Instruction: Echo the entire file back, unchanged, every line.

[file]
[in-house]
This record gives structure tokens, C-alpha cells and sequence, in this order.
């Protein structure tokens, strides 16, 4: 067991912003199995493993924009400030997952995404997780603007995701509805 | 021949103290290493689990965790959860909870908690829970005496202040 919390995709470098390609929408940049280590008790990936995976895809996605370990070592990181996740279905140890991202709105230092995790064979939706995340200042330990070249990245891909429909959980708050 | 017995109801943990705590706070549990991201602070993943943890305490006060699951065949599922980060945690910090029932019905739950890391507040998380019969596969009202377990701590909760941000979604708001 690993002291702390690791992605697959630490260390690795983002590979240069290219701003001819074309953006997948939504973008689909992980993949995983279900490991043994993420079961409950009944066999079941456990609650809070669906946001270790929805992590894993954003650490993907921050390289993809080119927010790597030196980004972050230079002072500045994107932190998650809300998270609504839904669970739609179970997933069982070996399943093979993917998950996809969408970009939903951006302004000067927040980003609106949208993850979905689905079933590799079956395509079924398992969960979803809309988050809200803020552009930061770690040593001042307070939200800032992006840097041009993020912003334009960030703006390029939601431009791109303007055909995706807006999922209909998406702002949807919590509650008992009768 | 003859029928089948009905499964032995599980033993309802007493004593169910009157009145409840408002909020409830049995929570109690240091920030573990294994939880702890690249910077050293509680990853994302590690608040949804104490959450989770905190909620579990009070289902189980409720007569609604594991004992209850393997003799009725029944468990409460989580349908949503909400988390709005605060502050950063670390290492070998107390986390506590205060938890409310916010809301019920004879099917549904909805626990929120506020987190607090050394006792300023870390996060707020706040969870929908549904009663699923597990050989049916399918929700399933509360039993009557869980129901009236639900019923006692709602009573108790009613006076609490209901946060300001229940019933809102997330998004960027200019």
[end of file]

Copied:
[in-house]
This record gives structure tokens, C-alpha cells and sequence, in this order.
């Protein structure tokens, strides 16, 4: 067991912003199995493993924009400030997952995404997780603007995701509805 | 021949103290290493689990965790959860909870908690829970005496202040 919390995709470098390609929408940049280590008790990936995976895809996605370990070592990181996740279905140890991202709105230092995790064979939706995340200042330990070249990245891909429909959980708050 | 017995109801943990705590706070549990991201602070993943943890305490006060699951065949599922980060945690910090029932019905739950890391507040998380019969596969009202377990701590909760941000979604708001 690993002291702390690791992605697959630490260390690795983002590979240069290219701003001819074309953006997948939504973008689909992980993949995983279900490991043994993420079961409950009944066999079941456990609650809070669906946001270790929805992590894993954003650490993907921050390289993809080119927010790597030196980004972050230079002072500045994107932190998650809300998270609504839904669970739609179970997933069982070996399943093979993917998950996809969408970009939903951006302004000067927040980003609106949208993850979905689905079933590799079956395509079924398992969960979803809309988050809200803020552009930061770690040593001042307070939200800032992006840097041009993020912003334009960030703006390029939601431009791109303007055909995706807006999922209909998406702002949807919590509650008992009768 | 003859029928089948009905499964032995599980033993309802007493004593169910009157009145409840408002909020409830049995929570109690240091920030573990294994939880702890690249910077050293509680990853994302590690608040949804104490959450989770905190909620579990009070289902189980409720007569609604594991004992209850393997003799009725029944468990409460989580349908949503909400988390709005605060502050950063670390290492070998107390986390506590205060938890409310916010809301019920004879099917549904909805626990929120506020987190607090050394006792300023870390996060707020706040969870929908549904009663699923597990050989049916399918929700399933509360039993009557869980129901009236639900019923006692709602009573108790009613006076609490209901946060300001229940019933809102997330998004960027200019």